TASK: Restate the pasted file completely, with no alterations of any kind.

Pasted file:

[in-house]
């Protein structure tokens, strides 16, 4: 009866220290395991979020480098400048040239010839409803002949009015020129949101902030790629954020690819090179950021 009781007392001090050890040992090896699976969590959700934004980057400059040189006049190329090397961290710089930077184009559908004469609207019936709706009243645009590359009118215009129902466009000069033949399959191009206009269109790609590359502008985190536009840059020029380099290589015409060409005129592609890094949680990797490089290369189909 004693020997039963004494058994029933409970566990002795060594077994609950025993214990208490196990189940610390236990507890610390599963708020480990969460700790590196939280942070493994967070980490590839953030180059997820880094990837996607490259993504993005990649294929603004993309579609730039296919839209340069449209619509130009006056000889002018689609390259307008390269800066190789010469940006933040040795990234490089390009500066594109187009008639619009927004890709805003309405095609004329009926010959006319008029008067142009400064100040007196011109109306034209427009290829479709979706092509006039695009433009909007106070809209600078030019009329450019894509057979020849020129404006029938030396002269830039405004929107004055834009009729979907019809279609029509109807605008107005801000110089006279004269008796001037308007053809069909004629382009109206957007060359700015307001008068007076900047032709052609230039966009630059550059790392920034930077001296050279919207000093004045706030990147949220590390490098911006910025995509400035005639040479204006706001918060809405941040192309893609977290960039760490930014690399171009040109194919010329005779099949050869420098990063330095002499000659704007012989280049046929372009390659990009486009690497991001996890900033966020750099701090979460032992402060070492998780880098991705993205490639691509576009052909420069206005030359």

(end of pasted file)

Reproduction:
[in-house]
């Protein structure tokens, strides 16, 4: 009866220290395991979020480098400048040239010839409803002949009015020129949101902030790629954020690819090179950021 009781007392001090050890040992090896699976969590959700934004980057400059040189006049190329090397961290710089930077184009559908004469609207019936709706009243645009590359009118215009129902466009000069033949399959191009206009269109790609590359502008985190536009840059020029380099290589015409060409005129592609890094949680990797490089290369189909 004693020997039963004494058994029933409970566990002795060594077994609950025993214990208490196990189940610390236990507890610390599963708020480990969460700790590196939280942070493994967070980490590839953030180059997820880094990837996607490259993504993005990649294929603004993309579609730039296919839209340069449209619509130009006056000889002018689609390259307008390269800066190789010469940006933040040795990234490089390009500066594109187009008639619009927004890709805003309405095609004329009926010959006319008029008067142009400064100040007196011109109306034209427009290829479709979706092509006039695009433009909007106070809209600078030019009329450019894509057979020849020129404006029938030396002269830039405004929107004055834009009729979907019809279609029509109807605008107005801000110089006279004269008796001037308007053809069909004629382009109206957007060359700015307001008068007076900047032709052609230039966009630059550059790392920034930077001296050279919207000093004045706030990147949220590390490098911006910025995509400035005639040479204006706001918060809405941040192309893609977290960039760490930014690399171009040109194919010329005779099949050869420098990063330095002499000659704007012989280049046929372009390659990009486009690497991001996890900033966020750099701090979460032992402060070492998780880098991705993205490639691509576009052909420069206005030359």